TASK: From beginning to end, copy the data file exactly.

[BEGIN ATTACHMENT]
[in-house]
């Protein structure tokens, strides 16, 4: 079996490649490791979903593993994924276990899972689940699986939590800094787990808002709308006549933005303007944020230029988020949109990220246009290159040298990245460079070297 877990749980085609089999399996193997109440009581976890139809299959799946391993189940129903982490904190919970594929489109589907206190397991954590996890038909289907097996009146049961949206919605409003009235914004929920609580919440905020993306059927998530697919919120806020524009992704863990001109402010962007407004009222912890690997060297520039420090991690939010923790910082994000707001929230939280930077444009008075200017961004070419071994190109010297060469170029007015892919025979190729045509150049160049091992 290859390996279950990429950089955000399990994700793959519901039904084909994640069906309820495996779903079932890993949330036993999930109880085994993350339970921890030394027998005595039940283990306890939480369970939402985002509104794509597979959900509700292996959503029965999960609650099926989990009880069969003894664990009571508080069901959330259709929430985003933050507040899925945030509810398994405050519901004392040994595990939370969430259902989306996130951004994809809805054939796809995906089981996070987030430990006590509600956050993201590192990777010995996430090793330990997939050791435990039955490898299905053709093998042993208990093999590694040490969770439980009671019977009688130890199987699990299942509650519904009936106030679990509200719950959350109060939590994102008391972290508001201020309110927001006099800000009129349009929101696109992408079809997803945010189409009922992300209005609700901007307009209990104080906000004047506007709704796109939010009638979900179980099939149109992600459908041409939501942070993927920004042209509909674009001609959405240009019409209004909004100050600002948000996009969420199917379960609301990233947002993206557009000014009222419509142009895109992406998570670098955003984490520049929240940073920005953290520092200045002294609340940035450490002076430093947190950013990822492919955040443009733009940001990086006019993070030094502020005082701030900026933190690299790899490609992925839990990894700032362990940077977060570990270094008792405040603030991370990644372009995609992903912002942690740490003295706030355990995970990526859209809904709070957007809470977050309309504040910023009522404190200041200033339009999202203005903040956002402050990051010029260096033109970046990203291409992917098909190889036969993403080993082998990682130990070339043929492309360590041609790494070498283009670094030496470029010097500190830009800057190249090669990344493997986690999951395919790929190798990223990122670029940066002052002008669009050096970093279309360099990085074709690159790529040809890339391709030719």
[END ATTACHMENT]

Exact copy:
[in-house]
């Protein structure tokens, strides 16, 4: 079996490649490791979903593993994924276990899972689940699986939590800094787990808002709308006549933005303007944020230029988020949109990220246009290159040298990245460079070297 877990749980085609089999399996193997109440009581976890139809299959799946391993189940129903982490904190919970594929489109589907206190397991954590996890038909289907097996009146049961949206919605409003009235914004929920609580919440905020993306059927998530697919919120806020524009992704863990001109402010962007407004009222912890690997060297520039420090991690939010923790910082994000707001929230939280930077444009008075200017961004070419071994190109010297060469170029007015892919025979190729045509150049160049091992 290859390996279950990429950089955000399990994700793959519901039904084909994640069906309820495996779903079932890993949330036993999930109880085994993350339970921890030394027998005595039940283990306890939480369970939402985002509104794509597979959900509700292996959503029965999960609650099926989990009880069969003894664990009571508080069901959330259709929430985003933050507040899925945030509810398994405050519901004392040994595990939370969430259902989306996130951004994809809805054939796809995906089981996070987030430990006590509600956050993201590192990777010995996430090793330990997939050791435990039955490898299905053709093998042993208990093999590694040490969770439980009671019977009688130890199987699990299942509650519904009936106030679990509200719950959350109060939590994102008391972290508001201020309110927001006099800000009129349009929101696109992408079809997803945010189409009922992300209005609700901007307009209990104080906000004047506007709704796109939010009638979900179980099939149109992600459908041409939501942070993927920004042209509909674009001609959405240009019409209004909004100050600002948000996009969420199917379960609301990233947002993206557009000014009222419509142009895109992406998570670098955003984490520049929240940073920005953290520092200045002294609340940035450490002076430093947190950013990822492919955040443009733009940001990086006019993070030094502020005082701030900026933190690299790899490609992925839990990894700032362990940077977060570990270094008792405040603030991370990644372009995609992903912002942690740490003295706030355990995970990526859209809904709070957007809470977050309309504040910023009522404190200041200033339009999202203005903040956002402050990051010029260096033109970046990203291409992917098909190889036969993403080993082998990682130990070339043929492309360590041609790494070498283009670094030496470029010097500190830009800057190249090669990344493997986690999951395919790929190798990223990122670029940066002052002008669009050096970093279309360099990085074709690159790529040809890339391709030719």